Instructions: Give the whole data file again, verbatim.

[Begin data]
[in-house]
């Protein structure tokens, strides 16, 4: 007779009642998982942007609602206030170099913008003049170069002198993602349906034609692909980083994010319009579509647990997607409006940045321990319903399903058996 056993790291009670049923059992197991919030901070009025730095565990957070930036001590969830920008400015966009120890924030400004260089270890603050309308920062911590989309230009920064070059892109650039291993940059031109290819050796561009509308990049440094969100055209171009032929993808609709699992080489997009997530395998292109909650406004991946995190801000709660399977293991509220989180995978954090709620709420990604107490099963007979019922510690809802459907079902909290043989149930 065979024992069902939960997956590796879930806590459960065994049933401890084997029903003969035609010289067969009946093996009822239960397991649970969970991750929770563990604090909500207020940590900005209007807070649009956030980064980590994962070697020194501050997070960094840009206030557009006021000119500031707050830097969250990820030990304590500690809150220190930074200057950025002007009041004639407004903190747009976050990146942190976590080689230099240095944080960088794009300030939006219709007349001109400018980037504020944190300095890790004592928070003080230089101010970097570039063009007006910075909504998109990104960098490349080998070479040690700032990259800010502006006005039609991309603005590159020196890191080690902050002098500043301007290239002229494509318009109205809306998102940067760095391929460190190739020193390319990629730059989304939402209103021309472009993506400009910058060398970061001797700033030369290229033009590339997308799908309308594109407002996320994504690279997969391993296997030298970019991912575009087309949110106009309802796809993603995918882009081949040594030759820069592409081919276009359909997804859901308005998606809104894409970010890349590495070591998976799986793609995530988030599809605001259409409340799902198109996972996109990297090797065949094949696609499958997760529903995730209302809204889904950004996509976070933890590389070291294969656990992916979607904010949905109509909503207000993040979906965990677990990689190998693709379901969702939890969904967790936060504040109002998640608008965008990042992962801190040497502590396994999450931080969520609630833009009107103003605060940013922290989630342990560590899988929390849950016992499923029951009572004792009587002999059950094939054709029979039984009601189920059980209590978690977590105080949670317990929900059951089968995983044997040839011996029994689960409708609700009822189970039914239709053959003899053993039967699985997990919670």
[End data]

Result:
[in-house]
């Protein structure tokens, strides 16, 4: 007779009642998982942007609602206030170099913008003049170069002198993602349906034609692909980083994010319009579509647990997607409006940045321990319903399903058996 056993790291009670049923059992197991919030901070009025730095565990957070930036001590969830920008400015966009120890924030400004260089270890603050309308920062911590989309230009920064070059892109650039291993940059031109290819050796561009509308990049440094969100055209171009032929993808609709699992080489997009997530395998292109909650406004991946995190801000709660399977293991509220989180995978954090709620709420990604107490099963007979019922510690809802459907079902909290043989149930 065979024992069902939960997956590796879930806590459960065994049933401890084997029903003969035609010289067969009946093996009822239960397991649970969970991750929770563990604090909500207020940590900005209007807070649009956030980064980590994962070697020194501050997070960094840009206030557009006021000119500031707050830097969250990820030990304590500690809150220190930074200057950025002007009041004639407004903190747009976050990146942190976590080689230099240095944080960088794009300030939006219709007349001109400018980037504020944190300095890790004592928070003080230089101010970097570039063009007006910075909504998109990104960098490349080998070479040690700032990259800010502006006005039609991309603005590159020196890191080690902050002098500043301007290239002229494509318009109205809306998102940067760095391929460190190739020193390319990629730059989304939402209103021309472009993506400009910058060398970061001797700033030369290229033009590339997308799908309308594109407002996320994504690279997969391993296997030298970019991912575009087309949110106009309802796809993603995918882009081949040594030759820069592409081919276009359909997804859901308005998606809104894409970010890349590495070591998976799986793609995530988030599809605001259409409340799902198109996972996109990297090797065949094949696609499958997760529903995730209302809204889904950004996509976070933890590389070291294969656990992916979607904010949905109509909503207000993040979906965990677990990689190998693709379901969702939890969904967790936060504040109002998640608008965008990042992962801190040497502590396994999450931080969520609630833009009107103003605060940013922290989630342990560590899988929390849950016992499923029951009572004792009587002999059950094939054709029979039984009601189920059980209590978690977590105080949670317990929900059951089968995983044997040839011996029994689960409708609700009822189970039914239709053959003899053993039967699985997990919670």